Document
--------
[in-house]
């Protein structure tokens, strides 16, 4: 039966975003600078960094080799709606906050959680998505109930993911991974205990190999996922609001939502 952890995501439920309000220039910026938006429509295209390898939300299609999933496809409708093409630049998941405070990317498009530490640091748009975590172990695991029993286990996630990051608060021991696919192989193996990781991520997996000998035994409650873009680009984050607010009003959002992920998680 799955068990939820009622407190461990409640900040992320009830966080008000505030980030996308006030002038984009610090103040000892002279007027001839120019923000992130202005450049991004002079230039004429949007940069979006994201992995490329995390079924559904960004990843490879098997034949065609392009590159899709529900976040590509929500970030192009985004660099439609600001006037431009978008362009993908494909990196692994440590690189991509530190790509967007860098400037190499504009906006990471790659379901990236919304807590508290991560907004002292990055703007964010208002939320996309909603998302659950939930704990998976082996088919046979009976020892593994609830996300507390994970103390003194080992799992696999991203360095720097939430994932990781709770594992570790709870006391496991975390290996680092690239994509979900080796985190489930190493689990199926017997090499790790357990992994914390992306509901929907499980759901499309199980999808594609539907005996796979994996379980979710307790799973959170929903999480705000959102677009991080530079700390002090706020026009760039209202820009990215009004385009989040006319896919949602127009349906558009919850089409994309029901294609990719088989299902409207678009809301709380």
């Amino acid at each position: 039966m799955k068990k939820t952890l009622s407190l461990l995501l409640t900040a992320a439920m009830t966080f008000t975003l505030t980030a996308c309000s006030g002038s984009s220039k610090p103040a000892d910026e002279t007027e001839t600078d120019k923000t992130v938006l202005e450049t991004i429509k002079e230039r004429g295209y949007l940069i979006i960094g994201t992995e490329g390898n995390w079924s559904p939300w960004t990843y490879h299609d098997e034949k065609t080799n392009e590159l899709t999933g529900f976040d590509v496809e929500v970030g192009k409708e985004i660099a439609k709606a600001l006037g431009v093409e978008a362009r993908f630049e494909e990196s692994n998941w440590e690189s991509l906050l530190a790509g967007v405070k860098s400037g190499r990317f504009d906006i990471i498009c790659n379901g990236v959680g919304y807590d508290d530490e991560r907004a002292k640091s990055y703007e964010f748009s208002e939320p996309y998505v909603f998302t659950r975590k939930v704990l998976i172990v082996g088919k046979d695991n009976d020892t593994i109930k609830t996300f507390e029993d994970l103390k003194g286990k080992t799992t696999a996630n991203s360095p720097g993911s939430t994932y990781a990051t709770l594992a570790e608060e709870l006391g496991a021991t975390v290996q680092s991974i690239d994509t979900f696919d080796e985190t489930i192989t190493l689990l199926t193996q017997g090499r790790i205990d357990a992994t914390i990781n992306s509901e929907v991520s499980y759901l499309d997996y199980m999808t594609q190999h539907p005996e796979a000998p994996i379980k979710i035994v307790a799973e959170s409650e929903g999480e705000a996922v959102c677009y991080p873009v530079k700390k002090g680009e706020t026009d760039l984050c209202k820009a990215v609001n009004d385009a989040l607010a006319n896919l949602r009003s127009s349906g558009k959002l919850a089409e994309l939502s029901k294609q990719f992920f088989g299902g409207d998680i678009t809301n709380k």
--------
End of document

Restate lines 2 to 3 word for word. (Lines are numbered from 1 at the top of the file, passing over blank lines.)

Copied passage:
């Protein structure tokens, strides 16, 4: 039966975003600078960094080799709606906050959680998505109930993911991974205990190999996922609001939502 952890995501439920309000220039910026938006429509295209390898939300299609999933496809409708093409630049998941405070990317498009530490640091748009975590172990695991029993286990996630990051608060021991696919192989193996990781991520997996000998035994409650873009680009984050607010009003959002992920998680 799955068990939820009622407190461990409640900040992320009830966080008000505030980030996308006030002038984009610090103040000892002279007027001839120019923000992130202005450049991004002079230039004429949007940069979006994201992995490329995390079924559904960004990843490879098997034949065609392009590159899709529900976040590509929500970030192009985004660099439609600001006037431009978008362009993908494909990196692994440590690189991509530190790509967007860098400037190499504009906006990471790659379901990236919304807590508290991560907004002292990055703007964010208002939320996309909603998302659950939930704990998976082996088919046979009976020892593994609830996300507390994970103390003194080992799992696999991203360095720097939430994932990781709770594992570790709870006391496991975390290996680092690239994509979900080796985190489930190493689990199926017997090499790790357990992994914390992306509901929907499980759901499309199980999808594609539907005996796979994996379980979710307790799973959170929903999480705000959102677009991080530079700390002090706020026009760039209202820009990215009004385009989040006319896919949602127009349906558009919850089409994309029901294609990719088989299902409207678009809301709380």
């Amino acid at each position: 039966m799955k068990k939820t952890l009622s407190l461990l995501l409640t900040a992320a439920m009830t966080f008000t975003l505030t980030a996308c309000s006030g002038s984009s220039k610090p103040a000892d910026e002279t007027e001839t600078d120019k923000t992130v938006l202005e450049t991004i429509k002079e230039r004429g295209y949007l940069i979006i960094g994201t992995e490329g390898n995390w079924s559904p939300w960004t990843y490879h299609d098997e034949k065609t080799n392009e590159l899709t999933g529900f976040d590509v496809e929500v970030g192009k409708e985004i660099a439609k709606a600001l006037g431009v093409e978008a362009r993908f630049e494909e990196s692994n998941w440590e690189s991509l906050l530190a790509g967007v405070k860098s400037g190499r990317f504009d906006i990471i498009c790659n379901g990236v959680g919304y807590d508290d530490e991560r907004a002292k640091s990055y703007e964010f748009s208002e939320p996309y998505v909603f998302t659950r975590k939930v704990l998976i172990v082996g088919k046979d695991n009976d020892t593994i109930k609830t996300f507390e029993d994970l103390k003194g286990k080992t799992t696999a996630n991203s360095p720097g993911s939430t994932y990781a990051t709770l594992a570790e608060e709870l006391g496991a021991t975390v290996q680092s991974i690239d994509t979900f696919d080796e985190t489930i192989t190493l689990l199926t193996q017997g090499r790790i205990d357990a992994t914390i990781n992306s509901e929907v991520s499980y759901l499309d997996y199980m999808t594609q190999h539907p005996e796979a000998p994996i379980k979710i035994v307790a799973e959170s409650e929903g999480e705000a996922v959102c677009y991080p873009v530079k700390k002090g680009e706020t026009d760039l984050c209202k820009a990215v609001n009004d385009a989040l607010a006319n896919l949602r009003s127009s349906g558009k959002l919850a089409e994309l939502s029901k294609q990719f992920f088989g299902g409207d998680i678009t809301n709380k």